Apparently the Government thought that EDF’s offer was excellent value for money. British Energy’s board, after discussing the bid with other shareholders thought differently. Unlike the Government the shareholders (the Prudential amongst them) had twigged that energy supply is inevitably going to become more and more profitable and this makes the shares more valuable that the Government thought.

John Hutton, business secretary is quoted as saying that this development is disappointing. Clearly he feels that it is more important to sell of British Energy and make a quick start on building nuclear reactors than to sell the nation’s shares in British Energy at a correct valuation. John Hutton, let me remind you is the Business secretary. This is a strange way to run a business – selling shares for less than they are worth. Did he take advice on the share value and if so why was the advice he got so different from the view of the value formed by the Prudential and other investing shareholders?

But that is a diversion. The real issue is do we want a quarter of our electricity generation (that is to say the only part of our energy generation not dependent on foreign imported fuel) to be in the hands of a foreign Government? Would the French permit it? I doubt it.

The Government wanted British Energy in the hands of EDF so as to enable the planning and building of new and as they regard badly needed power stations to be  undertaken quickly. The official line after this had been scuppered was that it would now take longer. there we have it; a demonstration of how powerless the Government is and the country will be when the real decisions are made about our national energy and power supplies not by the Government but by EDF and the Prudential.

UK’s nuclear energy will cease to be under government control

The UK’s nuclear energy will shortly cease to come under government control.

Centrica (the energy company which owns British Gas) is buying 25% of British Energy, the nuclear generating plant, from EDF. The UK Government owns 35% of British Energy, which is worth according to the price that Centrica paid for its shares, around £4.3 billion. Having sold 25% to Centrica, EDF will now buy the UK Government’s 35%, giving EDF (which stands for Electricté de France) control of the UK‘s nuclear generating industry which is expected to be expanded greatly if the unimaginative Secretary of State John Hutton has his way.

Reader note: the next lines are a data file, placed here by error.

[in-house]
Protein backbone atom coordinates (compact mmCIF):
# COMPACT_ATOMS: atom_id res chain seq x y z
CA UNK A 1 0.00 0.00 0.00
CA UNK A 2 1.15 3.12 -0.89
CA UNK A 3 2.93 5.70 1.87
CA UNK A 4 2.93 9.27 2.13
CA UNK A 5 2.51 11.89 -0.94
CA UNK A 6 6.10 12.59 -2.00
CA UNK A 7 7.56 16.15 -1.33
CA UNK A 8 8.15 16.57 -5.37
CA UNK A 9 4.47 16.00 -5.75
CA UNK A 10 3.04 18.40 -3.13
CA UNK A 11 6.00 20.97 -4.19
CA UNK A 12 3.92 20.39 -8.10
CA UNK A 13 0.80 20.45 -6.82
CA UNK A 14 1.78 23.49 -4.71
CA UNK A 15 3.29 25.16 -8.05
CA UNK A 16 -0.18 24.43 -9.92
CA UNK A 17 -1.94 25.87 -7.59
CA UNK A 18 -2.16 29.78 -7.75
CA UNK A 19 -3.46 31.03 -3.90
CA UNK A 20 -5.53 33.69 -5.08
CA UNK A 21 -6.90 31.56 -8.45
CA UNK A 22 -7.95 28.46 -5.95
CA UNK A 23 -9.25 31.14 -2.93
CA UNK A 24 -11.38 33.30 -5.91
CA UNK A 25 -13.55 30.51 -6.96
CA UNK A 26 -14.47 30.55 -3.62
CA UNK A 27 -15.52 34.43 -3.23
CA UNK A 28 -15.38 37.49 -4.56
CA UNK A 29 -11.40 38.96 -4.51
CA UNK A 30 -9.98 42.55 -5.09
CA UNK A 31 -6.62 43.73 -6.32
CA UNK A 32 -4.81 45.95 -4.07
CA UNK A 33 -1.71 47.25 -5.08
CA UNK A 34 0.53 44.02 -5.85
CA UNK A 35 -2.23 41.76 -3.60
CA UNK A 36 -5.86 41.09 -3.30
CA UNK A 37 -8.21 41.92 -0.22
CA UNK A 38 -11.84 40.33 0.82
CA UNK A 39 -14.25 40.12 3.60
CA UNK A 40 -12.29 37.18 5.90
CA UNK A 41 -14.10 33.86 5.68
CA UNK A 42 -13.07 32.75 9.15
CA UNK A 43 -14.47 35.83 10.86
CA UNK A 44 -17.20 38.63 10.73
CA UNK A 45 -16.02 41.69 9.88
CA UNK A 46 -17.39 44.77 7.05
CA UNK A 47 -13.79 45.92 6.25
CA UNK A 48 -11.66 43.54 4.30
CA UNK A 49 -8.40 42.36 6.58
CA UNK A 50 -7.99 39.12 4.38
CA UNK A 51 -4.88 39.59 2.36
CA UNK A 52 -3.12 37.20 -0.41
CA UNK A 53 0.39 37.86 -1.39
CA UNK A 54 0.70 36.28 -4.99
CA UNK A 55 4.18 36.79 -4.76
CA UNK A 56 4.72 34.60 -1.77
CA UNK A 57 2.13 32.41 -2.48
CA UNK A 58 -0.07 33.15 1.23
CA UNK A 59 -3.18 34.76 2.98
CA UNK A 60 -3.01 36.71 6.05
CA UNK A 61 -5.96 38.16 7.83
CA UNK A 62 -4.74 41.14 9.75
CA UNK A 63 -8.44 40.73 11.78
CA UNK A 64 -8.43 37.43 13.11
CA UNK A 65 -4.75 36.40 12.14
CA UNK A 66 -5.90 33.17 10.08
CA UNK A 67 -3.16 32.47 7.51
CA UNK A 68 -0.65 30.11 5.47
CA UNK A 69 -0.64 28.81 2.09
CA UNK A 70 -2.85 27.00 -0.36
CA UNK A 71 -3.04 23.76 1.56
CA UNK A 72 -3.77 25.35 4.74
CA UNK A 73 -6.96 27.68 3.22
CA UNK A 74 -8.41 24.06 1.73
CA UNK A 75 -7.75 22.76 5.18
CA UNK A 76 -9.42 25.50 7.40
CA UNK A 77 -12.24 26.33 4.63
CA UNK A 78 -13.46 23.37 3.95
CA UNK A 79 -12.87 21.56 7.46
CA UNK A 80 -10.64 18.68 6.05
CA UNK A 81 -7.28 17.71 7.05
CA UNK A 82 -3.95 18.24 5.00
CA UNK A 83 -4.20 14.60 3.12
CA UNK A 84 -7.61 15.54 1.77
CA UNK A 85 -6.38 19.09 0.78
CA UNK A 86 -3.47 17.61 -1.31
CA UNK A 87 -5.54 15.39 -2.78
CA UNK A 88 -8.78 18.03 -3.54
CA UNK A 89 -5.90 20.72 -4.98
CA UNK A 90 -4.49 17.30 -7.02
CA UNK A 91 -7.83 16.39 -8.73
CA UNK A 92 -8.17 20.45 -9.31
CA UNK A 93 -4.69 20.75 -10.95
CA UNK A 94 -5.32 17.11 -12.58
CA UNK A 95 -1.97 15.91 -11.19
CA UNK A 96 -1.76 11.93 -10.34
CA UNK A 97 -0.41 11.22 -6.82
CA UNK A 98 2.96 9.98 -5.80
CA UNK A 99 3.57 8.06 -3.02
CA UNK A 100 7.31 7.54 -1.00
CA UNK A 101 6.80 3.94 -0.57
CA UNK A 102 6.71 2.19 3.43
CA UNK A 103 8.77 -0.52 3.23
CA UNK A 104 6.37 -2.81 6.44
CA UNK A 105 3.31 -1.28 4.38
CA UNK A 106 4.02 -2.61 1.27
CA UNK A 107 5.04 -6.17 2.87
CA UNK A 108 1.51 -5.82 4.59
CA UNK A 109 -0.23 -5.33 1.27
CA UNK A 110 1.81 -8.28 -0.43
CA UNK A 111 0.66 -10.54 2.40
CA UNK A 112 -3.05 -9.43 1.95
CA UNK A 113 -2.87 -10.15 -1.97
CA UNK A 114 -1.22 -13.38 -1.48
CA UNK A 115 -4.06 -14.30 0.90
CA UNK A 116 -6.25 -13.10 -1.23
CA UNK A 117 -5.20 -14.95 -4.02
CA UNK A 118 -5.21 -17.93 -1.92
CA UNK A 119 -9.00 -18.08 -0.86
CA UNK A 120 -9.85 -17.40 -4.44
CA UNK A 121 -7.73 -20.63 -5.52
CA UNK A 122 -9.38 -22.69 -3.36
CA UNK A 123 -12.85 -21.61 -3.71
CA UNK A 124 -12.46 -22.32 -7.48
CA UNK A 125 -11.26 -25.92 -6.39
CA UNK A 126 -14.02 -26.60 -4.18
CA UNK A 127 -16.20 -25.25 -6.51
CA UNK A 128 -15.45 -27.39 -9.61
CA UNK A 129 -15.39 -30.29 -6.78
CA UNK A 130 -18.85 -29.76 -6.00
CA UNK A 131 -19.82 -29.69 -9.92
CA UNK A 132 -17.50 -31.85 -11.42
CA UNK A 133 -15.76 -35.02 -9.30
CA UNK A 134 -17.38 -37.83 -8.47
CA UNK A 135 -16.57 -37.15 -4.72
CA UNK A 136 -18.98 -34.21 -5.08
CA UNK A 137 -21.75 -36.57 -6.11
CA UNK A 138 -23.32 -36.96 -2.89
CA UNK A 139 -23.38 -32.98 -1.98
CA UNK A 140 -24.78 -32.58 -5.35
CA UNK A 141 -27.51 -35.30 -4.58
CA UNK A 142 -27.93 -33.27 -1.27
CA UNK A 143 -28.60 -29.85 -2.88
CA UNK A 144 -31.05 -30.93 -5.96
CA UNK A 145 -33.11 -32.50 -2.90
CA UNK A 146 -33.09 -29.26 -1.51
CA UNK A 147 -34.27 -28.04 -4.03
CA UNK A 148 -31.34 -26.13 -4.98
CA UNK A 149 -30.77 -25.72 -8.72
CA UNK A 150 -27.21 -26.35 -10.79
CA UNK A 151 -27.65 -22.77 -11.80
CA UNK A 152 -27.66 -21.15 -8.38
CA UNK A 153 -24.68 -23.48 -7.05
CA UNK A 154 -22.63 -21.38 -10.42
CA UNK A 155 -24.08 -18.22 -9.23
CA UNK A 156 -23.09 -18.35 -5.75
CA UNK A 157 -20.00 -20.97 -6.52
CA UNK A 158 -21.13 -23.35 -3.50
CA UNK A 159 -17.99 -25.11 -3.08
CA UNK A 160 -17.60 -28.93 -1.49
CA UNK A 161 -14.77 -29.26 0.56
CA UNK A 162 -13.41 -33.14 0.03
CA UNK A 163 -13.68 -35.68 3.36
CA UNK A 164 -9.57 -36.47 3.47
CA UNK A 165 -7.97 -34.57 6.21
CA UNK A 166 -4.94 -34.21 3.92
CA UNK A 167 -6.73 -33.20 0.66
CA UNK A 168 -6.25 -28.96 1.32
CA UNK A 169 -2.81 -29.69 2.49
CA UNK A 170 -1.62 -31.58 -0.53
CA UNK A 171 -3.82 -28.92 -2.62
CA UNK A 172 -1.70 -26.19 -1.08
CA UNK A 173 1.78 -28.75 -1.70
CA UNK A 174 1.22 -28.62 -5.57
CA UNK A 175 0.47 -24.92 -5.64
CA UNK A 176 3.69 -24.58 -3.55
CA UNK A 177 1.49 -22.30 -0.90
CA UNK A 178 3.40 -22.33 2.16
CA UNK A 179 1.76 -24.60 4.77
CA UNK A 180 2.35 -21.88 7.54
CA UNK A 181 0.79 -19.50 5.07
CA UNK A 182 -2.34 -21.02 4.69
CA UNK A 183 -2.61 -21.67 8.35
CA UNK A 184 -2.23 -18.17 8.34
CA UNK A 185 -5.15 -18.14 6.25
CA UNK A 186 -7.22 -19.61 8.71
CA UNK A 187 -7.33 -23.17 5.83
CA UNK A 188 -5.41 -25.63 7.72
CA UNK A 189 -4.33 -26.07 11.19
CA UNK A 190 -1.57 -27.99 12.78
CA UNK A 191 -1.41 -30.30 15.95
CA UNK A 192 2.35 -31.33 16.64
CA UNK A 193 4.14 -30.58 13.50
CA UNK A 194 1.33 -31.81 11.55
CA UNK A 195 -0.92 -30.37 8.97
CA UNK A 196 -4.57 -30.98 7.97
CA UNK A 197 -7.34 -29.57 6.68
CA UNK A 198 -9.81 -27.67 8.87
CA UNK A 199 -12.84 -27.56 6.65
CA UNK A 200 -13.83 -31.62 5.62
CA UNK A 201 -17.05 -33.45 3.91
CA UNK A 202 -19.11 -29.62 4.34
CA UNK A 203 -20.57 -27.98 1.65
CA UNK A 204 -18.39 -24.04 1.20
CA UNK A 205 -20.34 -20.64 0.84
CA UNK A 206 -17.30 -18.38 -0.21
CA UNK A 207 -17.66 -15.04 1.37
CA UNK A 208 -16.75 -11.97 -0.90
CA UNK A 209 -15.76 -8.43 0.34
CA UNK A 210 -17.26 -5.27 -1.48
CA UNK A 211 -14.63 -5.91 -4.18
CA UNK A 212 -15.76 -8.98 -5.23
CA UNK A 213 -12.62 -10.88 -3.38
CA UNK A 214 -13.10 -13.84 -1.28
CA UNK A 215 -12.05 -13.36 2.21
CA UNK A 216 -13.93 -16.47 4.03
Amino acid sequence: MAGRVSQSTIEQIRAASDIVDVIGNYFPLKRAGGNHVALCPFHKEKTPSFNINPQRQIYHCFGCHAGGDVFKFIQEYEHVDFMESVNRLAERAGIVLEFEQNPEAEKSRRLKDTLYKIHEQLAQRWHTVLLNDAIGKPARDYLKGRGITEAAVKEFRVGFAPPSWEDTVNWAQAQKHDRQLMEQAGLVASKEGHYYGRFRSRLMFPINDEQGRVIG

The astonishing thing about this is that the Government is so willing to dispose of an industry which it thinks critical to our energy future, and see it disposed of into foreign hands. Continue reading

Suddenly, renewable energy is important, say the Government

There have been many new “green energy” policies announced recently; we have heard about £100 billion that will be spent on green energy in the next ten years, the forests of wind farms that will be built in the United Kingdom and solar thermal systems for seven million UK homes by 2020.

Suddenly we are faced with so many Government proposals to build up a UK wide renewable energy network that we do not know where to start. I can barely believe it to be true because this is some of what I have been urging for ten years. Continue reading

How much to let me put a nuclear dustbin in your back yard?

The Business Secretary, John Hutton, has ambitions that the United Kingdom should become the number one place for nuclear energy generation in the world. It is the only policy that he thinks that will make up for decades of neglectful energy policies centred around the short term with no vision of the long term problems that a lack of an energy policy will bring. Nuclear generation however creates dangerous nuclear waste which will be dangerous for ten thousand years. Where should the waste go? Continue reading

Fuel prices, shortages, strikes and protests

In Europe rising oil prices have caused protests by hauliers, fishermen, taxi drivers and others. In Spain 90,000 lorry drivers are on strike and there has been violence. In France lorry drivers will drive slowly along motorways in protest to rising fuel prices, copying what happened in England recently when lorry drivers fir Continue reading